His story touched the hearts of many: the adorable Knut was rejected by his mother at birth and raised by zookeepers. What was amazing, too, is that Knut was the first polar bear to survive past infancy for more than three decades at the Berlin Zoo.

Examinations showed that Knut drowned after suffering brain inflammation. He was four years old.

RIP, beloved furry one.

December 5, 2006 - March 19, 2011

You can learn more about Knut at Wikipedia and at this ABC report.

-- Janet

New to Tarot? 20 Things You Should Know

Q mark 150 Because I’m a published Tarot author, reviewer, blogger, teacher and reader, I often get emails asking about prevalent superstitions surrounding the cards, as well as questions on the best books, decks, techniques and modes of learning.Here are twenty of my top suggestions for those new to Tarot, those struggling to learn the cards and gain confidence, and those wondering if they’re “doing it all wrong” or confused by all the advice swirling around:

1. Your first deck, or any subsequent decks, does not have to be given to you as a present. That’s just ridiculous (and probably an old control tactic by “those in the know” to keep the cards out of the hands of the masses).

Magician 250 2. Tarot does not conflict with any religion, nor does it advocate any spiritual path. If the Christian-looking images of the Rider-Waite Tarot decks (and its clones) offend your sensibilities, you can view such depictions as symbolic (after all, we all have “moments of judgment” or karma, in case of Judgement, or must confront “spiritual leaders” or traditions represented by the Catholic-looking Hierophant—to use two examples). Alternatively, you can pick a deck that does support your spiritual path (Wicca, Paganism, Gnosticism, Hermeticism, Elementals, Sufism, Buddhism, Mayan, Druidism, Norse, Native American, etc.)—or a deck without any spiritual connection.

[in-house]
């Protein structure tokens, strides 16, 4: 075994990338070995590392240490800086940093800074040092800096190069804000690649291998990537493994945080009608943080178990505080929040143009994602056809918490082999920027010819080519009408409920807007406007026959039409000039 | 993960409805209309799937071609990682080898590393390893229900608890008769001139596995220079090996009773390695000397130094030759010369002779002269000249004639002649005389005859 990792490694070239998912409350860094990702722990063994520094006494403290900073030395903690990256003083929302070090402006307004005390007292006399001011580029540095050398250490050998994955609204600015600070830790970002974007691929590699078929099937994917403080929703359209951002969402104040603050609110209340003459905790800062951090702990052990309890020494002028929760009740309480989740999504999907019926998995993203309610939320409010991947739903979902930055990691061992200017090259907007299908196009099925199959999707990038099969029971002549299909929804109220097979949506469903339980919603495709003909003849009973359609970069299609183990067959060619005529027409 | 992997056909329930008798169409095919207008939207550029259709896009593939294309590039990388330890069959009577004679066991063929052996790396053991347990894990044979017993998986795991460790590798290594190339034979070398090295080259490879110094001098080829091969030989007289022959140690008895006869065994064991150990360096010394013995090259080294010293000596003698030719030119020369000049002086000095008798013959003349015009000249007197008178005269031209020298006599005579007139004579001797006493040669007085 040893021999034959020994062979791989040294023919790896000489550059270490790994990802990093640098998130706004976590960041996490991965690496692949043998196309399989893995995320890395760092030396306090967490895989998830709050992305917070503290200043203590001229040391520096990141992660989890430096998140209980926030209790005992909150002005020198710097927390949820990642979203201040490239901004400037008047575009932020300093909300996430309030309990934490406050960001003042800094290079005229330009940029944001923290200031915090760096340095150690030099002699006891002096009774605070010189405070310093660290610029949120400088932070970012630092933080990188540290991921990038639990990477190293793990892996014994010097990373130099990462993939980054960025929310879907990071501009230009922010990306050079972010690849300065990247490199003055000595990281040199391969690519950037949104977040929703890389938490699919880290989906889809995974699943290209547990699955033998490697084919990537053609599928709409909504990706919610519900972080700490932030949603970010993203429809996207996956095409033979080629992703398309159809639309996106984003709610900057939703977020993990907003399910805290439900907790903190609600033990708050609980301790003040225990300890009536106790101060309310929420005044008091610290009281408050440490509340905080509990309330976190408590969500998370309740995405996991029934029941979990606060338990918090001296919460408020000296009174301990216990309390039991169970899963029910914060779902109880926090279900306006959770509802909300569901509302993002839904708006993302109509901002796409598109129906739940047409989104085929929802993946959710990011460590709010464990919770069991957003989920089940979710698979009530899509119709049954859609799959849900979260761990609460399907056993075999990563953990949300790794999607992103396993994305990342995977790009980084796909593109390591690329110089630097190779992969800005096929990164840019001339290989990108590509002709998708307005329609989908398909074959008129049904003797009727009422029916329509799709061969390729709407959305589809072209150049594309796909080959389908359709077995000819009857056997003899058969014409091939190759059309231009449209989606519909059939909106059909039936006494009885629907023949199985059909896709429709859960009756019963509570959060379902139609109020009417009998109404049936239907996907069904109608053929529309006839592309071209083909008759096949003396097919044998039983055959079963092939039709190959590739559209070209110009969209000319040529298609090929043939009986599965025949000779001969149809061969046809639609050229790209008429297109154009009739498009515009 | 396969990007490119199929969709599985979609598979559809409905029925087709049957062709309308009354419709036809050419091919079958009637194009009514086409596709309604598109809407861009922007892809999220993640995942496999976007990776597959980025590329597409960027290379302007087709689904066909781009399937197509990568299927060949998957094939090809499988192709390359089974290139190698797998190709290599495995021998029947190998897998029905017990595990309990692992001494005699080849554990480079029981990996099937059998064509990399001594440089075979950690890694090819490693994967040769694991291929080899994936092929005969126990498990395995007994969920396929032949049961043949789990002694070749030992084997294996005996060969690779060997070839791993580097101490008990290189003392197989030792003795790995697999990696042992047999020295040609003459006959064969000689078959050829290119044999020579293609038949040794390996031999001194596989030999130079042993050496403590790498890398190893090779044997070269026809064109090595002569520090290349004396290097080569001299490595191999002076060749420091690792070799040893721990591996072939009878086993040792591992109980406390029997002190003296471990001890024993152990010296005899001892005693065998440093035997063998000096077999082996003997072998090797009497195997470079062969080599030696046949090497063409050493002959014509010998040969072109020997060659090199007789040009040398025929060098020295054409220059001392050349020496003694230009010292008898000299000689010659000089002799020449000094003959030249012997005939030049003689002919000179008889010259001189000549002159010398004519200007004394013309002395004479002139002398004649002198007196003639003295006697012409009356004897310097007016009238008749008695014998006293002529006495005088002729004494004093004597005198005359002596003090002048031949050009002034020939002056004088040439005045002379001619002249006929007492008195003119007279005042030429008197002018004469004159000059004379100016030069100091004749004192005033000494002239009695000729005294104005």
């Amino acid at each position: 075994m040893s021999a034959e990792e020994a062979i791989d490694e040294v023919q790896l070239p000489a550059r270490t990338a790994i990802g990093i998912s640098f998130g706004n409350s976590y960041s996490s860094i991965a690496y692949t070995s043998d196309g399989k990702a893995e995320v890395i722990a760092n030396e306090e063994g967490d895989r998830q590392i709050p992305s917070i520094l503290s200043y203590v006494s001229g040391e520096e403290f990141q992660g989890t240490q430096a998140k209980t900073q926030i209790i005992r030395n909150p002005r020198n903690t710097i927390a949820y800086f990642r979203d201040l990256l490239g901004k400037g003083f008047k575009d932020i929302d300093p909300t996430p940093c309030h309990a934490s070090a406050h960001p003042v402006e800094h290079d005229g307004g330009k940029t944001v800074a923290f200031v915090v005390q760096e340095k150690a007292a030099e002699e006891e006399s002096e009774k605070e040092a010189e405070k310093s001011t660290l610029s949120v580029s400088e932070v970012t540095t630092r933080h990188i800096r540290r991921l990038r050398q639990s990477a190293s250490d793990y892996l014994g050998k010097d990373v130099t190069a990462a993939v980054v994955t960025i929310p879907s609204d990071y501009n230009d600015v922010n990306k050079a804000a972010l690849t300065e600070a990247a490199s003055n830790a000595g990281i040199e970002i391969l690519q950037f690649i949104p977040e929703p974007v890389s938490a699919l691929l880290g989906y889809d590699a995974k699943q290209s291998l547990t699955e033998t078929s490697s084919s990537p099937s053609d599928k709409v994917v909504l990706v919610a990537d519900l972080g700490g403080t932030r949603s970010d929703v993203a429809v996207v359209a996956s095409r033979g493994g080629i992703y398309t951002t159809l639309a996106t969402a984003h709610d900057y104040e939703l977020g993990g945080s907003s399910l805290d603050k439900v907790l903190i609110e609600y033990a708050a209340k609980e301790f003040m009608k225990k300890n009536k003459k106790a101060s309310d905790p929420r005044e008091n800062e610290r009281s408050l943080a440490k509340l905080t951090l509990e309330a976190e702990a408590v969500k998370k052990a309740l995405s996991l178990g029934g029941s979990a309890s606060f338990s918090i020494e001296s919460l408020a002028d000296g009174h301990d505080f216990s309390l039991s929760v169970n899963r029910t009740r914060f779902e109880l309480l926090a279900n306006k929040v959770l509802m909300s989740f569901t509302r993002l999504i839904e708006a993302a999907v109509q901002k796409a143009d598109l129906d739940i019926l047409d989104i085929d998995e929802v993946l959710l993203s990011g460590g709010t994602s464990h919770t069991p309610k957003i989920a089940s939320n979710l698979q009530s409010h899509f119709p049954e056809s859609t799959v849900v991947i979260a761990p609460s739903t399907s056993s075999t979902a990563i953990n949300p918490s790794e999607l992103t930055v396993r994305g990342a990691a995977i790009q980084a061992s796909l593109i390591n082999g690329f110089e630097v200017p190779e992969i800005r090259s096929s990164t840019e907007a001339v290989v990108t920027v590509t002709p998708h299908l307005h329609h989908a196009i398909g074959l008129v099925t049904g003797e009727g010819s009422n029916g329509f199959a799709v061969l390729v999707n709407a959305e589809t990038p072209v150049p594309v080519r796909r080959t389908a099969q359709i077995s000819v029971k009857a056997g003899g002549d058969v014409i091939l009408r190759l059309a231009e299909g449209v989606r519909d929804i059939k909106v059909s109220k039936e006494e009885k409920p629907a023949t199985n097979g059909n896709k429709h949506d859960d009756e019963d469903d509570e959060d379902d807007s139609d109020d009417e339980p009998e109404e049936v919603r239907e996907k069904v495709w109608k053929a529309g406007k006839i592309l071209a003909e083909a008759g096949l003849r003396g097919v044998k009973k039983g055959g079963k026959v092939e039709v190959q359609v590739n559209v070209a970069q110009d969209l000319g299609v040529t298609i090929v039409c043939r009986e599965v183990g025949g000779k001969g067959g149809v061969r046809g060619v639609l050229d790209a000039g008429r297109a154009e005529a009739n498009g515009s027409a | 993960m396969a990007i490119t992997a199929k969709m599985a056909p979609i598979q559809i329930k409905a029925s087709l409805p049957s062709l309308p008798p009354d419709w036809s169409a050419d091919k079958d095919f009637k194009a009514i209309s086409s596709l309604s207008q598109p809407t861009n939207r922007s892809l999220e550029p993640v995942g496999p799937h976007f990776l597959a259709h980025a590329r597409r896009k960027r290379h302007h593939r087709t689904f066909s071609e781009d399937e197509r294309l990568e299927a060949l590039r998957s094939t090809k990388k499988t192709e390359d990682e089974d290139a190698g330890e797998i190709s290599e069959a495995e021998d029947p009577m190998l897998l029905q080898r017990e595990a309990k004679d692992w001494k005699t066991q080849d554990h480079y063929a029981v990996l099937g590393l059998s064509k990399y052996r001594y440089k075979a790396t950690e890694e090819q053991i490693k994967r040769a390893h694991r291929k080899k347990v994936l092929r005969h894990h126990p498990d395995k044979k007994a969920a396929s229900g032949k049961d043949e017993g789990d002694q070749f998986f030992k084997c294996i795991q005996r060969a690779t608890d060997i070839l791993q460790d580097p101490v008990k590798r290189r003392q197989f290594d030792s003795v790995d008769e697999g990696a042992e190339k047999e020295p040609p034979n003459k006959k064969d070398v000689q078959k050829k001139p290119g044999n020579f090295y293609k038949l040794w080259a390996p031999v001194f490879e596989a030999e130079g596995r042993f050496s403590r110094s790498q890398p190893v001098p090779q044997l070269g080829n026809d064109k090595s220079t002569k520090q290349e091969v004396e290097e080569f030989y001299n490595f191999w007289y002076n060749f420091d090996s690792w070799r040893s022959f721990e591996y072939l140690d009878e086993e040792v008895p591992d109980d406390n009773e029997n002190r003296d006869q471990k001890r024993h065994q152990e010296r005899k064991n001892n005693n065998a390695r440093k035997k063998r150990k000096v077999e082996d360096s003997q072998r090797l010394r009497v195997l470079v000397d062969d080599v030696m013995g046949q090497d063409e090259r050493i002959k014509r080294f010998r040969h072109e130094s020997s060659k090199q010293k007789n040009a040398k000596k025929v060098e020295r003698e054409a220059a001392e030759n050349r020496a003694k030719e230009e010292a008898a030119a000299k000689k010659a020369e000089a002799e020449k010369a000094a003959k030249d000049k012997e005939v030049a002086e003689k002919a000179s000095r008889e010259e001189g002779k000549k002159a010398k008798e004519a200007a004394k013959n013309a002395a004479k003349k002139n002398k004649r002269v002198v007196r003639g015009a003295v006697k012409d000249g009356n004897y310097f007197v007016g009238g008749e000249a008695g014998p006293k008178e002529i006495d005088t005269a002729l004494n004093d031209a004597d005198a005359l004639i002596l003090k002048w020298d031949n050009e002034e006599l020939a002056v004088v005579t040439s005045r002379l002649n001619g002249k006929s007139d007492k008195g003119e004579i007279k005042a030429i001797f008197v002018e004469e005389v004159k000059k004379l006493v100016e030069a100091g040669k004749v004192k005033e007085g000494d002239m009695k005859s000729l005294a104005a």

3. There’s no wrong way to read Tarot. I don’t care what anyone tells you, there is no wrong way. You imbue the cards with meaning, which you then absorb for your own edification or for the benefit of those you read for. Yes, there may be archetypal patterns, symbols and motifs that may be mined for extra information, but using those for interpretation doesn’t make a method any more “right” (or wrong) than just “saying what you see”.

Hermit 250 4. Studying esoteric subjects like Astrology, Numerology, Kabbalah, Hermeticism or Crowley’s writings are not necessary to learn, understand and use the Tarot effectively and accurately. They may supplement and enrich your understanding, but they are not required.

5. Each person has different learning styles. What works for someone else, or is touted as the “best way”, may not be suitable for your own style. For example, learning rote keywords never made sense to me, nor did they enhance my way of experiencing the cards. However, making the Tarot “mine” by associating real-world examples and pop culture with the cards helped me make friends with any deck (this approach turned into my BIT Tarot Method, the subject of my book Back in Time Tarot).